I recently posted my story on the forum site, my name is Christine. Through CT scans and MRIs I have found out about two health issues; one is my benign spinal tumour (that I wrote about), the other is that I have an enlarged pituitary gland sitting under my brain.
The discovery of both these health problems has made me think. I have contemplated on how much extra work the NHS now has, as more and more people are found to have abnormalities through scanning. Some of these are incidental discoveries when screening for something unrelated, as was my enlarged pituitary. The NHS has to investigate and monitor these findings. For many the knowledge something is wrong results in treatment, or a cure, but for others there may be nothing that can be done, or a wait with observation. These people are left with the knowledge and worry of it and possibly symptoms.
So far for me, my journey with my health issues has been more of a mental battle than a physical one. However, worry and anxiety and how we deal with it are all part and parcel of the process of coping with a health issue whatever the outcome. Sometimes I have wondered “is ignorance bliss, or knowledge power?”
I wonder if anyone would like to comment on this as a discussion topic? It would be good to hear how other people are coping with the knowledge of their tumour whether they have had surgery or not.
The mental journey we experience as a result of our spinal cord tumours is not to be underestimated whether you have surgery or not. Like you I've found the London meetings supportive and reading others stories here helpful. I think I met you and your husband at one of the events?
The 'Ignorance is Bliss' vs 'Knowledge is Power' is an interesting debate. It also depends what else we are coping with at the time. Its a huge topic from a medical ethics point of view too. Sometimes its kinder not to tell someone the full picture if there's no real need?
In your case I think part of you wishes you didn't know about your tumour since it has caused you (very understandably) so much worry over the years. A misdiagnosis of a trapped nerve that will sort itself out would have helped you move on with life a lot more easily, especially since the awful pain you initially experienced didn't return. But no. You've been told about the large ticking time bomb.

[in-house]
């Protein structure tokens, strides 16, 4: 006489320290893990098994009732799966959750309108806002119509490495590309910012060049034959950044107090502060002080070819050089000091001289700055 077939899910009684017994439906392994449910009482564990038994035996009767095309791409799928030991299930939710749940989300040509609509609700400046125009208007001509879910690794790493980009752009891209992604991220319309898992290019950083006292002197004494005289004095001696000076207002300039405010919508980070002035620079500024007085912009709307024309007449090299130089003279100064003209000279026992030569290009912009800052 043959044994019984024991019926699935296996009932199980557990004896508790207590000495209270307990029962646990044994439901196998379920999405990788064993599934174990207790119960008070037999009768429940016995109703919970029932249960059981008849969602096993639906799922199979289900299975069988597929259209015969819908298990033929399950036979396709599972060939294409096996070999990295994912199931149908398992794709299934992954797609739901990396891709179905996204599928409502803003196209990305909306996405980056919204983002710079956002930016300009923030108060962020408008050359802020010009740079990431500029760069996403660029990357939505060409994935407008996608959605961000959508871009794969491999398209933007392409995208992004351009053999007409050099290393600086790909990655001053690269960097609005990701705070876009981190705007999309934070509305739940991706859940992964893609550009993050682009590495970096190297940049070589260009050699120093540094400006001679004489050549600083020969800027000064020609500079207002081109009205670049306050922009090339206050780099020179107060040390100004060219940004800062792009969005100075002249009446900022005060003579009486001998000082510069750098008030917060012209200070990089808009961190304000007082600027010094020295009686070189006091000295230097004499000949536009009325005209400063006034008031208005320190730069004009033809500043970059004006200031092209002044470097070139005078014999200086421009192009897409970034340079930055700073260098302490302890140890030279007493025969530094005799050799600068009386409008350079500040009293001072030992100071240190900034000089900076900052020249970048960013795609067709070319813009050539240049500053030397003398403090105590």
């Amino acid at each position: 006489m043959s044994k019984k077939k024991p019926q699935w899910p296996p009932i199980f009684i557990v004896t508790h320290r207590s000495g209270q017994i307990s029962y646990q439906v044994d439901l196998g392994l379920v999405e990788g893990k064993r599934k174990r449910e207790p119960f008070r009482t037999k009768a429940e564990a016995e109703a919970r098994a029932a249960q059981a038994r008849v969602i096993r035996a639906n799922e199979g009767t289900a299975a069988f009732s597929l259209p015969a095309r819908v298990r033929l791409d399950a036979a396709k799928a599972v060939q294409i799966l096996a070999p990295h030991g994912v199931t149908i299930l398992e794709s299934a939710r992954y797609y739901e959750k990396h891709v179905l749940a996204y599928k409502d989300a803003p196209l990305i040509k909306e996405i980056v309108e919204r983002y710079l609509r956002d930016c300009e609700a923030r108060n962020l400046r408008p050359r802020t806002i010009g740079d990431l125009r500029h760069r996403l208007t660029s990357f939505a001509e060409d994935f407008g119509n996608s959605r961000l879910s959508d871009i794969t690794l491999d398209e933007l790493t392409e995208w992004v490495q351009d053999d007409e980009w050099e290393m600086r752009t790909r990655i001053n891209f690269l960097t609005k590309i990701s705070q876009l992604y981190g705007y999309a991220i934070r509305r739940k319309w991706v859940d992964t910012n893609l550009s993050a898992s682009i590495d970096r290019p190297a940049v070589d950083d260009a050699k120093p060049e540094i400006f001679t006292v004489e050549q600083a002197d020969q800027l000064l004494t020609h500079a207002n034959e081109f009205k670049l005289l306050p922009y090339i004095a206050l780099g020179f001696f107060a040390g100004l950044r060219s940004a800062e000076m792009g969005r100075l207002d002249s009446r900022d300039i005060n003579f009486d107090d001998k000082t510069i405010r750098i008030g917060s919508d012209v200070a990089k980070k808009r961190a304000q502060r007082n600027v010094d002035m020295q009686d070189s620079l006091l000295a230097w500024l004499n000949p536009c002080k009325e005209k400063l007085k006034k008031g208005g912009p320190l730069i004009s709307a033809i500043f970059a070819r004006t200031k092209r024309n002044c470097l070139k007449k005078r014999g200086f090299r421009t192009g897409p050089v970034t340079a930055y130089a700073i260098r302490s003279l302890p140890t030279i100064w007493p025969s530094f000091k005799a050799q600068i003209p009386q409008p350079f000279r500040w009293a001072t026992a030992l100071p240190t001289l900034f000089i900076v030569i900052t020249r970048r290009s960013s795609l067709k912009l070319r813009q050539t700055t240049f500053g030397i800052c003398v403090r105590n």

I can't comment about enlarged pituitary glands but I do have the same tumour type as you, a large Schwanoma, just located at the other end of my spine C2-C4. I remember vividly when I first received the diagnosis at age 45. Unlike you, it needed urgent excision as I was told that I had less than a year left before a non-breathing complete paralysis. The initial shock and trauma I experienced meant it wasn't until many months after my first 2 neurosurgeries (March 2011) before I was brave enough to read the stories on this forum or do any other proper 'knowledge is power' research into my condition. A certain amount of 'ignorance' was how I coped at the time. Then after a 3rd neurosurgery in September 2011 I still had about 10% tumour left. A 4th surgery was deemed too dangerous. It was a relief though not to face more surgery. I've been having annual Mris ever since and very happy to report that like you there has been zero growth. Like you I have been told that Schwanomas are expected to grow, albeit very slowly. I take heart that with every year that goes by technology continues to advance such that if/when the time for surgery comes it will be less dangerous, less traumatic and quicker to recover from. Maybe this will help offset the 'being older' disadvantages.
Its great that you're keeping fit and looking after your health. Its very good news that the ticking time bomb has not been ticking for a number of years now. The knowledge of your tumour means that if anything changes you will be fast tracked for investigation. The knowledge means that everything that need to be done has been done. You keep on top of things. Maybe 'Knowledge is Power' as a phrase is incomplete and it should be something like 'Knowledge is a Power for Good when mixed with Wisdom and the loving Support of others'.
Good luck with whatever needs to happen regarding your pituitary gland issue.
I wish you a calm and peaceful Christmas.
I do think it does depend on the individual whether ignorance is bliss or knowledge power. I did want to know all aspects and options when I was told I had a schwannoma in same area as you Cath (My tumour C3-5). My issue is that aftercare varies throughout the UK and when I had my operation in 2001 5% of tumour could not be removed and I suffered permanent damage to my right arm through nerve damage during the operation.
I did get yearly MRIs for 9yrs and then in 2010 I was told no more MRIs as no noticeable growth in 5% remaining.i
Since 2010 I have ended up with different health issues which are going to affect my quality of life and require medication but never once have doctors even suggested that it could be connected to my schwannoma or requested an MRI. However I stay positive and cope issues as they arise. For me knowing as much as possible about my health makes me feel I have some control on treatment but can understand why, for some people, knowing can bring stress and worry. We all feel very vulnerable when we get the news that we have a tumour and yet at the same time there is a relief in knowing that the consultants have found the reason for our symptoms and pain. All the best, Nellie
Thank you for both replies. Yes, we did meet at one of the meetings Catherine.
I am not entirely sure where I stand on the subject of “is ignorance bliss or knowledge power” myself. I seem to oscillate between the two extremes.
I was hoping to be signed off after my third year of monitoring for my enlarged pituitary, however, my recent annual check-up revealed the measurement of it has increased by a miniscule amount. This means that they will call me back for further screening next year after all.